When will this downhill ever end – the Hill from Hell to Porcupine Campground – Back Country Hike – July 2019 – Part 6

Constantly looking down to ensure safe foot placement, I had missed the fact that we had passed the top of the Citadel Pass (2,360 m – 7,743 feet ASL) and were now heading down, slowly at first and then steeper and steeper.

Starting our descent
We passed a Grizzly bear wallow at one point. Perhaps we could sleep here tonight. NOT!!

At some point, we came to the proverbial fork in the road. One trail leveled out and was a mostly horizontal trail to Og Lake. The other, was still going downhill for another 184 m. Rats, that would have to be our trail.

the valley floor was still a long way below us
and the mountain tops were getting ever further above us.

Still we went down. We kept guessing how far it was to go. Phrases like “Just around the corner” and Those are the lies we tell ourselves” would come floating back. Just when I thought my big toes would drive right through the front of my hiking boots, we turned that corner and saw the sign that brought us hope.

We had arrived and we were in another Canadian province (British Columbia). No wonder we were so tired.

11 thoughts on “When will this downhill ever end – the Hill from Hell to Porcupine Campground – Back Country Hike – July 2019 – Part 6

  1. I probably would camp in a grizzly wallow by accident. There is so much I don’t know!
    I’m laughing my butt off at “Those are the lies we tell ourselves” Right?!
    Downhill is the WORST! Worse than uphill. Way worse. (Until one is actually hiking uphill of course)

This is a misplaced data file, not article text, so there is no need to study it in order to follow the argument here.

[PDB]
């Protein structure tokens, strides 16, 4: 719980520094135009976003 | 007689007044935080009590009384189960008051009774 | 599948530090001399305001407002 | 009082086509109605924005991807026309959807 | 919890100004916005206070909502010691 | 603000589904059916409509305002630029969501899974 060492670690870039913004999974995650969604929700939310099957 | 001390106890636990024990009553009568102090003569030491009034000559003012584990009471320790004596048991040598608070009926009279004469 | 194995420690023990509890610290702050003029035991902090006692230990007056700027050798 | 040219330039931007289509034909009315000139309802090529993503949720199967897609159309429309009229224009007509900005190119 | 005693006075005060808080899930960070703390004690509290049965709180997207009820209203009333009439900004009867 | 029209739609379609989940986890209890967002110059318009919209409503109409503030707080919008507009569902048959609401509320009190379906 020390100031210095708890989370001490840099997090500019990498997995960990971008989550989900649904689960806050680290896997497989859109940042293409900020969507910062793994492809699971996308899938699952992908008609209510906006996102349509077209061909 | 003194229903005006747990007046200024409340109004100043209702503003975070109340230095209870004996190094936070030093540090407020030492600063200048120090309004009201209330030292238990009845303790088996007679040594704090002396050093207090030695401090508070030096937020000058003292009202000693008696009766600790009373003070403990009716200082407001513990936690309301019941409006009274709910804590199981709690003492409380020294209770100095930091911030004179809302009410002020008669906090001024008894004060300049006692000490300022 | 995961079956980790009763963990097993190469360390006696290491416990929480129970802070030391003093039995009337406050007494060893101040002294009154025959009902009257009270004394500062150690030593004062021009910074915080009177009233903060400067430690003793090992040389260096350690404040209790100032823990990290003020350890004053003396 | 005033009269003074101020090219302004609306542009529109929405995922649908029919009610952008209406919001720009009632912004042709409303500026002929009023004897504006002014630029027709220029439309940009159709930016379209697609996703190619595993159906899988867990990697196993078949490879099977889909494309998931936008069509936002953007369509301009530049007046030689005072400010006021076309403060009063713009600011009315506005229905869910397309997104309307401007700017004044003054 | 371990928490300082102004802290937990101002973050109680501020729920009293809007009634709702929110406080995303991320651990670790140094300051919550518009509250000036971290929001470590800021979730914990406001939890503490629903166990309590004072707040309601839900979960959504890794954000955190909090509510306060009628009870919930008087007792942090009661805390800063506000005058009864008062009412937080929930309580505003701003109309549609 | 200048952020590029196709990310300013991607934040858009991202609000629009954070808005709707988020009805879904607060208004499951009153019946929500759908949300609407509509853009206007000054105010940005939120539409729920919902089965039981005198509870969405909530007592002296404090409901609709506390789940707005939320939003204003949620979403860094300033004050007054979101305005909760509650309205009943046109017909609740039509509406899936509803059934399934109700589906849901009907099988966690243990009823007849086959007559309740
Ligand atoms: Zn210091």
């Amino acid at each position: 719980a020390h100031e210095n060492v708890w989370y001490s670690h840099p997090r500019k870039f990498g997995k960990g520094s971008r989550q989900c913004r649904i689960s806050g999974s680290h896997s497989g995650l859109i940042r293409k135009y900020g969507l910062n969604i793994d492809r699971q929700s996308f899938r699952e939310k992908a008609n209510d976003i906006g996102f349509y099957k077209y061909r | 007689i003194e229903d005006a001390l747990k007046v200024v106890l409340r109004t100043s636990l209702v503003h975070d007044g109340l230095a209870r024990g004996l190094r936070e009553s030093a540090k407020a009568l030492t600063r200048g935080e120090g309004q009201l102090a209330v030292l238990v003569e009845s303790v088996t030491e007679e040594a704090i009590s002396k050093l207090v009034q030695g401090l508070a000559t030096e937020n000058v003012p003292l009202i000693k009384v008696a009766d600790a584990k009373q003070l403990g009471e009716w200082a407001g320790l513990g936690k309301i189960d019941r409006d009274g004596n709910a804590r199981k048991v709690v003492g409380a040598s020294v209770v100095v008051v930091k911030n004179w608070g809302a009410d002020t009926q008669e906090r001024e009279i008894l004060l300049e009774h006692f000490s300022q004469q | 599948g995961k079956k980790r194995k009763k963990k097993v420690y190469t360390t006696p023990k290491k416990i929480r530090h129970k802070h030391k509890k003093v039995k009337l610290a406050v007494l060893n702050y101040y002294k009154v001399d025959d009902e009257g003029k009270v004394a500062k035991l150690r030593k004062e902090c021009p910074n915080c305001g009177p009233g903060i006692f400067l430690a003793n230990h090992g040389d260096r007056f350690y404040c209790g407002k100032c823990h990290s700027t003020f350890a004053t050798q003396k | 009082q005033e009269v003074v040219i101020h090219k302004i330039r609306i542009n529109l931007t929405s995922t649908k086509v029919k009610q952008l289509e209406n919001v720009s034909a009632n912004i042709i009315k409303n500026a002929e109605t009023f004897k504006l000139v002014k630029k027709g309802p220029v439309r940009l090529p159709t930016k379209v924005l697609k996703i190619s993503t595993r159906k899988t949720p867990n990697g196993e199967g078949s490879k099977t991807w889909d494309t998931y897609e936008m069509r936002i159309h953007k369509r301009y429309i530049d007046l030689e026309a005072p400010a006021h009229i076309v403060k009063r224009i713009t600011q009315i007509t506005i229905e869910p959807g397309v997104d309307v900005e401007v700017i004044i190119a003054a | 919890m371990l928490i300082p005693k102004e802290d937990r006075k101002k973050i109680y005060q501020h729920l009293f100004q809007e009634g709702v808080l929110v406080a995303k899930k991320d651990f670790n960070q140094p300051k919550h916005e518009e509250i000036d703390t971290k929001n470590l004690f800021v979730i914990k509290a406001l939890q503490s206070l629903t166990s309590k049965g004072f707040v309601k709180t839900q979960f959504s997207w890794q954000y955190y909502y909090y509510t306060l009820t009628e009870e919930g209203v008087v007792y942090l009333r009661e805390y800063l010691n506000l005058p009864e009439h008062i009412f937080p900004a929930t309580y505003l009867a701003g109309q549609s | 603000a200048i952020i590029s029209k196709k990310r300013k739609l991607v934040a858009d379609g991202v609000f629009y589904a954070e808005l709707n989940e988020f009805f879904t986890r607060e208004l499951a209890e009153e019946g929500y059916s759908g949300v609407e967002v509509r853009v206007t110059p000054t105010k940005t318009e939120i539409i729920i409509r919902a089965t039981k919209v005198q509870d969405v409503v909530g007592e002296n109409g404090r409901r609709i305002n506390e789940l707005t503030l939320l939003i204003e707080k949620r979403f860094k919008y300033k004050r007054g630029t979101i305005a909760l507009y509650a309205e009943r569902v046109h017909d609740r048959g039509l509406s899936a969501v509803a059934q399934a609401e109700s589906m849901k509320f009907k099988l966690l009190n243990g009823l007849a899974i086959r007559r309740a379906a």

High five on hiking to BC!

    Liked by 1 person

    1. I was fortunate to be hiking with back country experts. After we saw the wallow, we were on high alert for bear sightings. We had 4 cans of bear spray between us, but frankly, when bears see 4 noisy males with huge packs on their backs, they likely giggle and run away. The “Lies We Tell Ourselves” was a common theme throughout the hike and we all got a lot of laughs at this. Downhill was the longest elevation stretch. Good thing I have good knees and good hiking boots. Uphill was not fun and we took it on in small bites. Thanks for reading and commenting Lael.

      Liked by 2 people

  2. I remember when I was young – I took in the (I think the name was) Miles for Millions. It was a 25 mile walk to raise money for some charity. I got half way and wanted to quit – but kept telling myself – it’s all down hill from here. Seems the idea of down hill makes the walk seem that much shorter. Was it that way for you Allan ? Looking at your lovely photos – it seems you still have good weather on your side.

    Liked by 1 person

    1. My Miles for Millions was in 1969 and we did our walk in the foothills West of Nanton. I joined in and think I raised a whopping $15. I had no idea what I was getting myself into and wore socks and sandals. By Mile 5, my feet were filled with blisters and by Mile 15, they all popped and I stopped for First Aid. But, I finished the walk. 2 days later, I could not even walk up the stairs to the school bus. Thinking you can do this kind of thing with no training is silly. On this walk, all was good the first day, even though we had goofed on the distance calc. It was the upholl portions on the next 2 days that slowed me down, but at no time did I wish I was anywhere else. The weather during our hikes was good for most of the distance. Stay tuned for when it was not. Thanks for reading and commenting, Ann.

      Liked by 1 person

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